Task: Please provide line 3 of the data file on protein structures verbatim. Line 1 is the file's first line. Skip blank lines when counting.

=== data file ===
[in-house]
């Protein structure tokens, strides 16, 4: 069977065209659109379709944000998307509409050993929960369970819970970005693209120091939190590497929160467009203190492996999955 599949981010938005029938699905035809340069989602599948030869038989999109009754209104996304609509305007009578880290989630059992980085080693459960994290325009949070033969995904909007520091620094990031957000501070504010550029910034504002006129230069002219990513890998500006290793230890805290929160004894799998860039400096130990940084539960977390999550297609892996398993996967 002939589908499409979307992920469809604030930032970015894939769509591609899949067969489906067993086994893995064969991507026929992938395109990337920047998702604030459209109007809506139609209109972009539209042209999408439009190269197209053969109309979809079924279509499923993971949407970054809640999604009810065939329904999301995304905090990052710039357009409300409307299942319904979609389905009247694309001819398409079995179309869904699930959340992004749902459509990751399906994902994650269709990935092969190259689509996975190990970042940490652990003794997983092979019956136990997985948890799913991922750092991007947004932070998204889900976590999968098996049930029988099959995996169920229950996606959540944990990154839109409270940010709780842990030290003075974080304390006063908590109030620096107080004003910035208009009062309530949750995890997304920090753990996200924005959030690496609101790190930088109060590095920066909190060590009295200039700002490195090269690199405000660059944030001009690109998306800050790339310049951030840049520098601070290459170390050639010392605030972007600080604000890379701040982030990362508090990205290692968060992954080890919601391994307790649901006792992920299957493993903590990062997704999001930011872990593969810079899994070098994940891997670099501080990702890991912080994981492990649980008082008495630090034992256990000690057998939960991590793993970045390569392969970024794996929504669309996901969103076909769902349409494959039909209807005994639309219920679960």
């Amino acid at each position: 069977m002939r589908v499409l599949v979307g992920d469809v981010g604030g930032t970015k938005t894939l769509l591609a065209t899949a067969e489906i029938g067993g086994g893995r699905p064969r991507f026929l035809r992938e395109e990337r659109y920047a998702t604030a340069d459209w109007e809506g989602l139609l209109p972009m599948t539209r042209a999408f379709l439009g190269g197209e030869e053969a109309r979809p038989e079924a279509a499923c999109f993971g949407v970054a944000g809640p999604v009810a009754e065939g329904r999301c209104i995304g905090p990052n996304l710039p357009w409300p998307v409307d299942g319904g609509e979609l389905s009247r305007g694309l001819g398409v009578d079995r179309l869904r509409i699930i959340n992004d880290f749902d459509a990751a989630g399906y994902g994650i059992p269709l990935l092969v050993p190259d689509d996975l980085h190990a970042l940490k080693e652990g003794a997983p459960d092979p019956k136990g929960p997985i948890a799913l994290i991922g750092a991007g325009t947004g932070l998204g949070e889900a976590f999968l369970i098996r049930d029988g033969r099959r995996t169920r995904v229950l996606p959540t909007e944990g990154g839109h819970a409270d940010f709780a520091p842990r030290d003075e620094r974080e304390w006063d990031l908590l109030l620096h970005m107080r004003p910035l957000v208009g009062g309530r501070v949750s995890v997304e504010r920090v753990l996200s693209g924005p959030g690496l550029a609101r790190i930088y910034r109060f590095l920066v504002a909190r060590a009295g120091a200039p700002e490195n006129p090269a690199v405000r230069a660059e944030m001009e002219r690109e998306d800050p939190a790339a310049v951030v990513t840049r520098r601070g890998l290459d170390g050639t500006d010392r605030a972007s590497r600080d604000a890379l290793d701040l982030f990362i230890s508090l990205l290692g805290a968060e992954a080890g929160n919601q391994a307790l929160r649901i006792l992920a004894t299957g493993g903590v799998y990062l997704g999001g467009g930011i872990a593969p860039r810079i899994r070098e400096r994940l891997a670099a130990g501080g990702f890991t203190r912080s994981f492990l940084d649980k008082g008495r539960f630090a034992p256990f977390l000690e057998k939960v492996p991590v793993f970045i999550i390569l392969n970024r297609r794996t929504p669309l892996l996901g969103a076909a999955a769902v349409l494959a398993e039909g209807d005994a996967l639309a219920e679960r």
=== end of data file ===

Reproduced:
């Amino acid at each position: 069977m002939r589908v499409l599949v979307g992920d469809v981010g604030g930032t970015k938005t894939l769509l591609a065209t899949a067969e489906i029938g067993g086994g893995r699905p064969r991507f026929l035809r992938e395109e990337r659109y920047a998702t604030a340069d459209w109007e809506g989602l139609l209109p972009m599948t539209r042209a999408f379709l439009g190269g197209e030869e053969a109309r979809p038989e079924a279509a499923c999109f993971g949407v970054a944000g809640p999604v009810a009754e065939g329904r999301c209104i995304g905090p990052n996304l710039p357009w409300p998307v409307d299942g319904g609509e979609l389905s009247r305007g694309l001819g398409v009578d079995r179309l869904r509409i699930i959340n992004d880290f749902d459509a990751a989630g399906y994902g994650i059992p269709l990935l092969v050993p190259d689509d996975l980085h190990a970042l940490k080693e652990g003794a997983p459960d092979p019956k136990g929960p997985i948890a799913l994290i991922g750092a991007g325009t947004g932070l998204g949070e889900a976590f999968l369970i098996r049930d029988g033969r099959r995996t169920r995904v229950l996606p959540t909007e944990g990154g839109h819970a409270d940010f709780a520091p842990r030290d003075e620094r974080e304390w006063d990031l908590l109030l620096h970005m107080r004003p910035l957000v208009g009062g309530r501070v949750s995890v997304e504010r920090v753990l996200s693209g924005p959030g690496l550029a609101r790190i930088y910034r109060f590095l920066v504002a909190r060590a009295g120091a200039p700002e490195n006129p090269a690199v405000r230069a660059e944030m001009e002219r690109e998306d800050p939190a790339a310049v951030v990513t840049r520098r601070g890998l290459d170390g050639t500006d010392r605030a972007s590497r600080d604000a890379l290793d701040l982030f990362i230890s508090l990205l290692g805290a968060e992954a080890g929160n919601q391994a307790l929160r649901i006792l992920a004894t299957g493993g903590v799998y990062l997704g999001g467009g930011i872990a593969p860039r810079i899994r070098e400096r994940l891997a670099a130990g501080g990702f890991t203190r912080s994981f492990l940084d649980k008082g008495r539960f630090a034992p256990f977390l000690e057998k939960v492996p991590v793993f970045i999550i390569l392969n970024r297609r794996t929504p669309l892996l996901g969103a076909a999955a769902v349409l494959a398993e039909g209807d005994a996967l639309a219920e679960r």